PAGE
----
Jedi Lifestyle: 3 Ways to Use the Force

Other than a few random sheltered individuals, most people know who the Jedi are. Who doesn’t love master Yoda and even have a special place in their hearts for Darth Vader, the Jedi who was led astray by his anger and the dark side?

What if the Jedi were real people? Who might they be? What might they try to teach you? We know levitation and ESP are not currently available and lightsabers are still a few years in the making.

I can think of a few teachers who might embody the spirit of the Jedi: Angela Duckworth (Grit), Carol Dweck (Mindset), and lastly, a real-life Yoda, Epictetus (Will Power). Each of these individuals brings an element to the table which is needed to create a successful attitude and mentality.

What is Grit? According to Duckworth, grit is about effort. This includes both Perseverance: working hard even in the face of setbacks; and Consistency: sticking to your goals. Duckworth conducted a study on West Point cadets which demonstrated that the students who ranked higher on her grit scale had the highest GPAs. In her studies, she illustrated that grit has more to do with success than IQ, which is constant over time whereas grit can change.

How can you grow your grit? Duckworth suggests focusing on your effort instead of your talents. We tend to plateau faster if we only work on the things at which we are naturally good. This also plays to the idea that habit overcomes obstacles in our training and our lives. Through consistent practice, there is no technique or skill we cannot master.

To stay the course in our training or in life, we need people who are going to push us to be better every day. Therefore, associate with achievers and radiators instead of drains, to quote a mentor of mine. Seek out and align yourself with the people who will make you better.

Perhaps the most essential element of grit is your frame of mind. Mindset matters most. Remember that. What is Mindset? According to Dweck, there are two kinds:

  • Fixed mindset
    • intelligence and ability are innate
    • avoid challenges and give up easily
    • compare themselves to others
    • do not value criticism or feedback
    • focus on the grade of the assignment
  • Growth mindset
    • ability can be developed through effort
    • seek challenges in the face of failure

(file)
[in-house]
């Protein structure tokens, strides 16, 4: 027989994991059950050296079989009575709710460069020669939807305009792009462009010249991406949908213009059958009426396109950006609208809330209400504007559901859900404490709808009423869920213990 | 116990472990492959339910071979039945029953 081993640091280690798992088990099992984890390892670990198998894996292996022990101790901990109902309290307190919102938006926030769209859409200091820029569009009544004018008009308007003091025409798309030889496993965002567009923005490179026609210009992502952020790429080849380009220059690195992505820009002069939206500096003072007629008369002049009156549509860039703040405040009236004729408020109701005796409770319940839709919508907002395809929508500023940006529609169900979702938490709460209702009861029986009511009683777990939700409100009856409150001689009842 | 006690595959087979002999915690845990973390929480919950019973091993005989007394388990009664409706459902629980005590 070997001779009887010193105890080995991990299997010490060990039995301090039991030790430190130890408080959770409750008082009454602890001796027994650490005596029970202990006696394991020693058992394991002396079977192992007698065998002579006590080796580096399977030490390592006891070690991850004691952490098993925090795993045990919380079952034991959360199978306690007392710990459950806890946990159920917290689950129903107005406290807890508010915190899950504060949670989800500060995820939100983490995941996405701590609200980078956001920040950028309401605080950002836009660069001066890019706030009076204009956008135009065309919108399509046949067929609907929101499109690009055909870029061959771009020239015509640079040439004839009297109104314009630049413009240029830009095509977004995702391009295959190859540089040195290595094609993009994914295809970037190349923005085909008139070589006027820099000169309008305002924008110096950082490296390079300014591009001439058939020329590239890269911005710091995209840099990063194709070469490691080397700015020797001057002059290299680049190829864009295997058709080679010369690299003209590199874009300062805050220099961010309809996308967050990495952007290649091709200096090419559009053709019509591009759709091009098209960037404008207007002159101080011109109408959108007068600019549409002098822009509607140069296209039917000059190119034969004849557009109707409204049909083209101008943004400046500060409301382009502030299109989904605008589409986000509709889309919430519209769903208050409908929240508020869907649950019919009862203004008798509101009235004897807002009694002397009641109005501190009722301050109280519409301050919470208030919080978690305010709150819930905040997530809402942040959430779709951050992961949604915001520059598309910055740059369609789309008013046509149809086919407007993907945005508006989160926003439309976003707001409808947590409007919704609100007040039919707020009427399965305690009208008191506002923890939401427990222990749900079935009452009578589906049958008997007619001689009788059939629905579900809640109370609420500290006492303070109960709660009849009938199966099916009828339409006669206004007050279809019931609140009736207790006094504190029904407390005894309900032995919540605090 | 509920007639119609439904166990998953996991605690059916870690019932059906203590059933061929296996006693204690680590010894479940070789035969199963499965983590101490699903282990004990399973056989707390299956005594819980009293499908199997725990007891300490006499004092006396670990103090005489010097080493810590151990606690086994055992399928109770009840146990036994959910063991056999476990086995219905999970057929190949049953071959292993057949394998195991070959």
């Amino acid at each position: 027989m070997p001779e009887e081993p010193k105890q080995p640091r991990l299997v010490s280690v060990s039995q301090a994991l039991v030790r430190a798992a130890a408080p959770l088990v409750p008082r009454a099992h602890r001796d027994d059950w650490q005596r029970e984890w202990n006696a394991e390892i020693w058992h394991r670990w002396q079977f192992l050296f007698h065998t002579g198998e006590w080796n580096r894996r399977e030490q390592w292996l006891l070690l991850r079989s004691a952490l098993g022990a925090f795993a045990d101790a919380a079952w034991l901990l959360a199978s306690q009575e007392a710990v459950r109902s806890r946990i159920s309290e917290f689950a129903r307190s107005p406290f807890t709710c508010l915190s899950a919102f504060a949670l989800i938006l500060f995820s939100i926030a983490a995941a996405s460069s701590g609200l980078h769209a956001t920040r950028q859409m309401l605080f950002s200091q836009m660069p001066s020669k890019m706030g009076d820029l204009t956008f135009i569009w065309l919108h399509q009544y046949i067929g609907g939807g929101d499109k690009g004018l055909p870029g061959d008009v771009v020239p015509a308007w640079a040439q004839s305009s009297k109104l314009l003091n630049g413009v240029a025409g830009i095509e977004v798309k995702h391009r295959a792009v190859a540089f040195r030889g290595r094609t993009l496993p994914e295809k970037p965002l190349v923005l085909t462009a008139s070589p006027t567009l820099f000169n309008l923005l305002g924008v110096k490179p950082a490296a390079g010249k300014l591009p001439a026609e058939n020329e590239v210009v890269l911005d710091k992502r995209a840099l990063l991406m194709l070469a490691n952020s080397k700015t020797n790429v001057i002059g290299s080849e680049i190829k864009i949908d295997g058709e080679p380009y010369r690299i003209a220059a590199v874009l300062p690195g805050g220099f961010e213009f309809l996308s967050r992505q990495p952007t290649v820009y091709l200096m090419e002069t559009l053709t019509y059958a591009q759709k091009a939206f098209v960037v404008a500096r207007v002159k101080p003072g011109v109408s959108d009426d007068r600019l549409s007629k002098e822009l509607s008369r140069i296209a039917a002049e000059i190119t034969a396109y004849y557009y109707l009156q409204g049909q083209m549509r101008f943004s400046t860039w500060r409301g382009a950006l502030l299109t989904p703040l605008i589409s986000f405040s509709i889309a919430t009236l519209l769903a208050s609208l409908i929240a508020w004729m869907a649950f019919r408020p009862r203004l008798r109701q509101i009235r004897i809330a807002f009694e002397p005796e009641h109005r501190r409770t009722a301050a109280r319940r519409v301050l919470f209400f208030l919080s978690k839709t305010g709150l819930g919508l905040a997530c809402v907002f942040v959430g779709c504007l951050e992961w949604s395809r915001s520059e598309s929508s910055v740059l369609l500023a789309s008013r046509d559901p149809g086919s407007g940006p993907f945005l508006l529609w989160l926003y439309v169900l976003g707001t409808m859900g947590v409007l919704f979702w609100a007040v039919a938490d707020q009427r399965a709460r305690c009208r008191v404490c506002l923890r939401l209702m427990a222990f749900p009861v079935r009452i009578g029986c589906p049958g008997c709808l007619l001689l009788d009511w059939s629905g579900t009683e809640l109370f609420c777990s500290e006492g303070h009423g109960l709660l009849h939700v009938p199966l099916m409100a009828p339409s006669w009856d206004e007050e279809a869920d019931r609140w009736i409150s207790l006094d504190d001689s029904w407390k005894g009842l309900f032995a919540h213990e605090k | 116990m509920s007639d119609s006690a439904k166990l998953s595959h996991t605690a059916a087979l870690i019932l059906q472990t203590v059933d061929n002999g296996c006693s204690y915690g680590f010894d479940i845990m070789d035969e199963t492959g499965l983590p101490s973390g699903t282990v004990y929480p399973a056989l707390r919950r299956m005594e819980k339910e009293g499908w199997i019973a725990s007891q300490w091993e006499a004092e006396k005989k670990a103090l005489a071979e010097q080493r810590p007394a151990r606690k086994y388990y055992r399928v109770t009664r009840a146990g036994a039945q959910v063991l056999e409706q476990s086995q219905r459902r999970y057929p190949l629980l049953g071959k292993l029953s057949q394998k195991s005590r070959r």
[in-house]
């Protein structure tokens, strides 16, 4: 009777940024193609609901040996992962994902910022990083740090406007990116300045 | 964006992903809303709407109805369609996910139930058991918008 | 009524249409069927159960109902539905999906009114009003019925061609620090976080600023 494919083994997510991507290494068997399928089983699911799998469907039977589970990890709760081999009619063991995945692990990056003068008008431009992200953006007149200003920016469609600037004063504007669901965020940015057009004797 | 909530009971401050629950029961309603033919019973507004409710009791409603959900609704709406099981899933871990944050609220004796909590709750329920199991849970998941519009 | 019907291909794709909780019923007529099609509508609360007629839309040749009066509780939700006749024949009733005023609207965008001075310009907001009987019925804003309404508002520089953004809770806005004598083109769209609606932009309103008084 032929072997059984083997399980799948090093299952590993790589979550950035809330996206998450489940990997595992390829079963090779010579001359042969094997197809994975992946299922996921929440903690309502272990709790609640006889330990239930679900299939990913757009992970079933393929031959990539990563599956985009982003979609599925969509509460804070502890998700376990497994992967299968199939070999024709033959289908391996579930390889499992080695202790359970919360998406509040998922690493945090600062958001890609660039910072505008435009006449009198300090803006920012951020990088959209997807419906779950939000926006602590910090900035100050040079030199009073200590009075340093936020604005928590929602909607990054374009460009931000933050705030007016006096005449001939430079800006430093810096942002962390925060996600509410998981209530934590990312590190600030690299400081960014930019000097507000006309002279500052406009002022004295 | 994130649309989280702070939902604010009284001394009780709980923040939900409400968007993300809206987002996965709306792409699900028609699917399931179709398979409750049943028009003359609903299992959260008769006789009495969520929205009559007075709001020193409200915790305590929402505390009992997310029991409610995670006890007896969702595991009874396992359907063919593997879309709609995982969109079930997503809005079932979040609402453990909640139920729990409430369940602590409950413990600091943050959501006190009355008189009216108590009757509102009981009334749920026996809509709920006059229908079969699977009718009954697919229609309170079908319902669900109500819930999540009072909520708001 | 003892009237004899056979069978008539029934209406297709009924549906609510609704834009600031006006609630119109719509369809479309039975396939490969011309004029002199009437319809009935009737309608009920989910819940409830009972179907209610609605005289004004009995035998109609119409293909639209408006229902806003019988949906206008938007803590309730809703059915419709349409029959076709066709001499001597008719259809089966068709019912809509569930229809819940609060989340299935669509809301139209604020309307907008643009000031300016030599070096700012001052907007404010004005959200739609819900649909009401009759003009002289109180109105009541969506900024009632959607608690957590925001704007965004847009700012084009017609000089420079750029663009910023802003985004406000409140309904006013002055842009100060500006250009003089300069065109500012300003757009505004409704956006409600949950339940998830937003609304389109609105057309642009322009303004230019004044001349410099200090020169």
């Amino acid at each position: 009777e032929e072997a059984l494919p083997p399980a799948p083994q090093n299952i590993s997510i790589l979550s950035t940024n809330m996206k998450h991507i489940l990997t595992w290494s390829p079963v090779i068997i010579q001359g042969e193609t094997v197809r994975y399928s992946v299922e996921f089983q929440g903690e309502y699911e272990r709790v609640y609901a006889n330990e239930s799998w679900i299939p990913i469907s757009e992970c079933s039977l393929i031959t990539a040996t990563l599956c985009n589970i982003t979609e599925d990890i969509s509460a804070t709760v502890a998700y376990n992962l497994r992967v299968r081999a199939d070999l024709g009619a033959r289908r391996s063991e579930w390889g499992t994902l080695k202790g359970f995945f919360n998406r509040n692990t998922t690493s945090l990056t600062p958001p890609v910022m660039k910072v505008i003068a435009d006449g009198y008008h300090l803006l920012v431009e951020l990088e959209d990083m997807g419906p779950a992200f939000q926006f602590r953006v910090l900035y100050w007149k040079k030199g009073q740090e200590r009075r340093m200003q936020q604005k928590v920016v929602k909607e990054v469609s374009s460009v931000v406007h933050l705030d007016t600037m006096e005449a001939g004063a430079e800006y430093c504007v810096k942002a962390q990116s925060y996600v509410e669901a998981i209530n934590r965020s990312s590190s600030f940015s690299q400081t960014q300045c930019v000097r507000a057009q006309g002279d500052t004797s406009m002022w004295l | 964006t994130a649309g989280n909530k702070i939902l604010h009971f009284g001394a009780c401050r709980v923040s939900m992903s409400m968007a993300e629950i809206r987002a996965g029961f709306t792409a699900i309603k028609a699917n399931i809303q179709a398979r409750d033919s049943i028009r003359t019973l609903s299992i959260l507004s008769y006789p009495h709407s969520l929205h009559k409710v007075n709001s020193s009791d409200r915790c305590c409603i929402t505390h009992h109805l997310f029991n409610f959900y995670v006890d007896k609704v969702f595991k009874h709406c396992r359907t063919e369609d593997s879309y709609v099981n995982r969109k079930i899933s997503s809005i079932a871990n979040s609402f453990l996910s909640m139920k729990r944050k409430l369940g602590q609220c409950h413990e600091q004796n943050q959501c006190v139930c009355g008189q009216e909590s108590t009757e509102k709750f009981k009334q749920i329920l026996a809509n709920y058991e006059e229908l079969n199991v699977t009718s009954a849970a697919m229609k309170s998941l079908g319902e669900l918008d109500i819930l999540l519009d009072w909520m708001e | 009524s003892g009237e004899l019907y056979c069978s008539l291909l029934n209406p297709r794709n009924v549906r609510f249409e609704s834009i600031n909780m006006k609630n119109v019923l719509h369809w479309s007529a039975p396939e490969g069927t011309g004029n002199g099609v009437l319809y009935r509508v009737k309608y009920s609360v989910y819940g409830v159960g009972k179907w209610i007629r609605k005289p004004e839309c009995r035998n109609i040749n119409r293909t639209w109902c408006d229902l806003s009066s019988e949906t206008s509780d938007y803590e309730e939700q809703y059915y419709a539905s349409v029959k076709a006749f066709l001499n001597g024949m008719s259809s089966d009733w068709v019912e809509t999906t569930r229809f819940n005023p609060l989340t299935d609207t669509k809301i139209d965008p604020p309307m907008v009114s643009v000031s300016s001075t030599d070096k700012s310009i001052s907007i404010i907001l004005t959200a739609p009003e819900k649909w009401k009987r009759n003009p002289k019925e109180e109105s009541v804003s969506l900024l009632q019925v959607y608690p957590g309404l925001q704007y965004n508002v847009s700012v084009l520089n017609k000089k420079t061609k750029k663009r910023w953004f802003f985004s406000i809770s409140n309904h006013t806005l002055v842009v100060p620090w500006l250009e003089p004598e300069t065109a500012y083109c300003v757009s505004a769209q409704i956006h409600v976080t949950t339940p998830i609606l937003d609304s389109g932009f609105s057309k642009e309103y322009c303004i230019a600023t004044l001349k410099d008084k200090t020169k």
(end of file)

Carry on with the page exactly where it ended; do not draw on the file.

• compare themselves to yesterday
    • criticism or feedback is welcomed
    • focus on learning the material

It is imperative for us to maintain the proper mindset when we begin training. Never say to yourself, “I’m not a math person” or “I will never understand this technique.” That is defeatism and a fixed mindset. Get rid of it.

Ok. We’ve discussed grit and mindset. How do we use the force?

Remember what Yoda said to young Luke: “Beware of the dark side. Anger, fear, aggression; the dark side of the Force are they. Easily they flow, quick to join you in a fight. If once you start down the dark path, forever will it dominate your destiny, consume you it will…” ― Yoda.

Don’t panic and get angry. That’s the dark side. Focus on what is in your control and on getting the job done. Longtime student of Epictetus and devout Stoic, Jim Stockdale once wrote, “Each individual brings about his own good and his own evil, his good fortune, his ill fortune, his happiness, and his wretchedness.”

Regardless of the circumstance or situation, it is up to you to grow your grit and mature your mindset. Stockdale went from being an officer over numerous men to being a prisoner tied to a post in a manner of minutes. His status in life changed, but not his grit or his mindset.

Epictetus once said, “Circumstances don’t make the man, they only reveal him to himself.”

Here’s a video presentation of this content I filmed for my college.

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Published by The Philosophical Fighter

I love being on a mat. I've trained in Karate, Kickboxing, Judo, Brazilian Jiu Jitsu, Wrestling, and Sumo. I currently teach Jiu Jitsu and Judo at Redemption Martial Arts Academy in Tifton, Georgia. I also love to read, write, and philosophize about life.

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